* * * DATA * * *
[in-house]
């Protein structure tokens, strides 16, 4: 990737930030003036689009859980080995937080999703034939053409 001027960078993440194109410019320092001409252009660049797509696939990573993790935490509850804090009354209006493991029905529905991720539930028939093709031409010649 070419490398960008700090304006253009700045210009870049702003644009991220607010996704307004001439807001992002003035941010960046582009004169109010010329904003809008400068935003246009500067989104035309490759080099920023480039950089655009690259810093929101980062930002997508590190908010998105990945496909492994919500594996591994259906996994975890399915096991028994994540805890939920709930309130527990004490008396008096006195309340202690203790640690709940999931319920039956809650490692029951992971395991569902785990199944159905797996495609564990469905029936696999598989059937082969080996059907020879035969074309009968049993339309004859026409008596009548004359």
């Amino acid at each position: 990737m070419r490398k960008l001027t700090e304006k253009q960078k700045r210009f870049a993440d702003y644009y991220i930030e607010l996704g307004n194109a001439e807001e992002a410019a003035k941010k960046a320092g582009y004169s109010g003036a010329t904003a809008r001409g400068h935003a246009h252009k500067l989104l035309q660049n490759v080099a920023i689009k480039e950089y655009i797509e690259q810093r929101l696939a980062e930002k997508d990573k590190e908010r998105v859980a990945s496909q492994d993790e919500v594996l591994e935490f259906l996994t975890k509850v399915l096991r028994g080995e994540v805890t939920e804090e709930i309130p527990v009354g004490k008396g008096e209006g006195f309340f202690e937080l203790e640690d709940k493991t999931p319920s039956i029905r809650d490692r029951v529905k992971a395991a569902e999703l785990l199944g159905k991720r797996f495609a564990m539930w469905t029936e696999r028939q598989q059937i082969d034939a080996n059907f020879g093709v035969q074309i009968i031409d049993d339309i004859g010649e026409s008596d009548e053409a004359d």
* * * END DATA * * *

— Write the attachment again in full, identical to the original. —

[in-house]
């Protein structure tokens, strides 16, 4: 990737930030003036689009859980080995937080999703034939053409 001027960078993440194109410019320092001409252009660049797509696939990573993790935490509850804090009354209006493991029905529905991720539930028939093709031409010649 070419490398960008700090304006253009700045210009870049702003644009991220607010996704307004001439807001992002003035941010960046582009004169109010010329904003809008400068935003246009500067989104035309490759080099920023480039950089655009690259810093929101980062930002997508590190908010998105990945496909492994919500594996591994259906996994975890399915096991028994994540805890939920709930309130527990004490008396008096006195309340202690203790640690709940999931319920039956809650490692029951992971395991569902785990199944159905797996495609564990469905029936696999598989059937082969080996059907020879035969074309009968049993339309004859026409008596009548004359």
């Amino acid at each position: 990737m070419r490398k960008l001027t700090e304006k253009q960078k700045r210009f870049a993440d702003y644009y991220i930030e607010l996704g307004n194109a001439e807001e992002a410019a003035k941010k960046a320092g582009y004169s109010g003036a010329t904003a809008r001409g400068h935003a246009h252009k500067l989104l035309q660049n490759v080099a920023i689009k480039e950089y655009i797509e690259q810093r929101l696939a980062e930002k997508d990573k590190e908010r998105v859980a990945s496909q492994d993790e919500v594996l591994e935490f259906l996994t975890k509850v399915l096991r028994g080995e994540v805890t939920e804090e709930i309130p527990v009354g004490k008396g008096e209006g006195f309340f202690e937080l203790e640690d709940k493991t999931p319920s039956i029905r809650d490692r029951v529905k992971a395991a569902e999703l785990l199944g159905k991720r797996f495609a564990m539930w469905t029936e696999r028939q598989q059937i082969d034939a080996n059907f020879g093709v035969q074309i009968i031409d049993d339309i004859g010649e026409s008596d009548e053409a004359d």